Consistency plays a key role in the language learning process
If parents are not consistent using only one language speaking to their child, there is a risk that your child will become confused. Although my husband and I mix languages between ourselves, we speak ONLY our native languages with our children. They learned from very early on, who they should speak with, in which language. They know they are expected to respond to us in the language we speak with them. They are so used to it now in fact, that if I “joke” and say something in Italian, they usually laugh at me and get embarrassed because it doesn’t seem right.
Yes, it can be difficult when having family conversations
Using the OPOL approach means conversations at home can become quite “interesting” at times. With each parent speaking a different language, the children are forced to mix between languages in one conversation.
When we are eating a meal together or playing together as a family at home, there is a mix between Italian and English spoken between us all. The one thing that stays consistent though, is that when addressing my children I only speak English, and my husband only Italian, even if we speak a mix of the languages with each other.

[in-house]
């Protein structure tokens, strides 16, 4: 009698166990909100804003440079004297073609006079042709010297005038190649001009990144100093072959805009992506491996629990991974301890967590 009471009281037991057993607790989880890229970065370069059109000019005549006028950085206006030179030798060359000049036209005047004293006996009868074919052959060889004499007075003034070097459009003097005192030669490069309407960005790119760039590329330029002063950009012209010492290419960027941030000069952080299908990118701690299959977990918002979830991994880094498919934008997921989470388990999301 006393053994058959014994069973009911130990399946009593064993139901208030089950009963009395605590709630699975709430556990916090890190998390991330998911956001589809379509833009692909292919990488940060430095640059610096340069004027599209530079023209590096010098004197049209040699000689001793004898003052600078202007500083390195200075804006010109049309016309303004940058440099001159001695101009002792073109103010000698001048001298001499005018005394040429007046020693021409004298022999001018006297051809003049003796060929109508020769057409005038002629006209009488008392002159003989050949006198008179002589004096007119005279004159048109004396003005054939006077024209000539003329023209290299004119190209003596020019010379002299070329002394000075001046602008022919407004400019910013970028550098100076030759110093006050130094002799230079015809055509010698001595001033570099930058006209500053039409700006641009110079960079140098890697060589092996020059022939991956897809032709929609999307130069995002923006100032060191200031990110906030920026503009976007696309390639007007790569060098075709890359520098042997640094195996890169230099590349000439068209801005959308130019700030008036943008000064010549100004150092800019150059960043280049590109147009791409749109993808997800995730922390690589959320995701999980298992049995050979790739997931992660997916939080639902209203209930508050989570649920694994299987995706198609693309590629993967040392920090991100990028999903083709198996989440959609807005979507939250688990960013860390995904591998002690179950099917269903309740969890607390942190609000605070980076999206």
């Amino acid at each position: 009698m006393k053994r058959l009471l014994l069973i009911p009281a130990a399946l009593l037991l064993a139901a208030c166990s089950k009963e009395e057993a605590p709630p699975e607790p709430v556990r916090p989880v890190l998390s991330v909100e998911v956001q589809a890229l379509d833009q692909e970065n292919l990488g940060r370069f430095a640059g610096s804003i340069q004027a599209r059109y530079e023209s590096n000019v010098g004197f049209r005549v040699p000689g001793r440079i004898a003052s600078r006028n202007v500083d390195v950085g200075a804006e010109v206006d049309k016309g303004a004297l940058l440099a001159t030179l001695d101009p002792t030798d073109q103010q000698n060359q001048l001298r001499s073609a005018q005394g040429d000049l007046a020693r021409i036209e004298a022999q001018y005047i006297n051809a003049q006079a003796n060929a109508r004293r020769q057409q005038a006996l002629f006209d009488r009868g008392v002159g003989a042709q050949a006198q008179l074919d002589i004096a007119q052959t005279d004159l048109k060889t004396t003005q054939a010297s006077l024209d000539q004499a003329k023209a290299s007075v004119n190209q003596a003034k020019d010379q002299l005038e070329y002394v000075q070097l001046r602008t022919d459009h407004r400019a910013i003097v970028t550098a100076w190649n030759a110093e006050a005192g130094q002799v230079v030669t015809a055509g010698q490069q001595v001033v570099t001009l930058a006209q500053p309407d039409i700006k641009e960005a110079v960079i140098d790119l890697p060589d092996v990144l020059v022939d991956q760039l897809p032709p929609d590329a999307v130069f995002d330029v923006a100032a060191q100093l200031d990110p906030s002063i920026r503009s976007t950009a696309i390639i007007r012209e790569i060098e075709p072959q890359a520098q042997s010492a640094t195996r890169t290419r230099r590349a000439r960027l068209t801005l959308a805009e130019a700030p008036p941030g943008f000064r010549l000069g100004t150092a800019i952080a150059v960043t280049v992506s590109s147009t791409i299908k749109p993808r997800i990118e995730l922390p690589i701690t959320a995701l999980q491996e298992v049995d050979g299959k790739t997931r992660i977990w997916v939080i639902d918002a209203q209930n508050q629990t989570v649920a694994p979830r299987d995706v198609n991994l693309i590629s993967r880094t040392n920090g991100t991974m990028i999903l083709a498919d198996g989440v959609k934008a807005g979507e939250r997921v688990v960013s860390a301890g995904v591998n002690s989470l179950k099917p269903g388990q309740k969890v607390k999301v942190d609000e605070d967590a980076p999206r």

If we are with other Italian family members who do not speak English, I stay consistent speaking with my children in English, even if others cannot understand what I am saying. This is where consistency can become difficult, as some people can feel like they are left out of the conversation. When this is the case, I sometimes translate for them, what I have said to my child.
What about adding a third language?
The OPOL approach can also work when raising your children with three languages, it just means a “third person.” Our children are learning Spanish as a third language. We have a “playmate” named Ana who comes to spend time with them. Before she started, we explained our family situation and she has been following the same approach. She speaks only Spanish with our children, and they are expected to respond in Spanish just as they do with us in English and Italian. It was quite amazing watching them take to it so easily.
Is OPOL the only way to go?
Of course this approach isn’t for every family. Before deciding on an approach to follow with your children, it is best to assess your situation, what languages are spoken, by whom, and to which level. Then work out your family language goal choosing an approach to suit.
If OPOL works for you then that’s great. If not, you can always use it as a good foundation and adapt the approach to suit your family goals.
Chontelle Bonfiglio is an Australian mother of two bilingual children. She is a certified ESL Teacher, Blogger, and Creator of Bilingual Kidspot, a website for parents raising bilingual or multilingual children.
Help your children build literacy in more than one language with bilingual books for kids available at Language Lizard!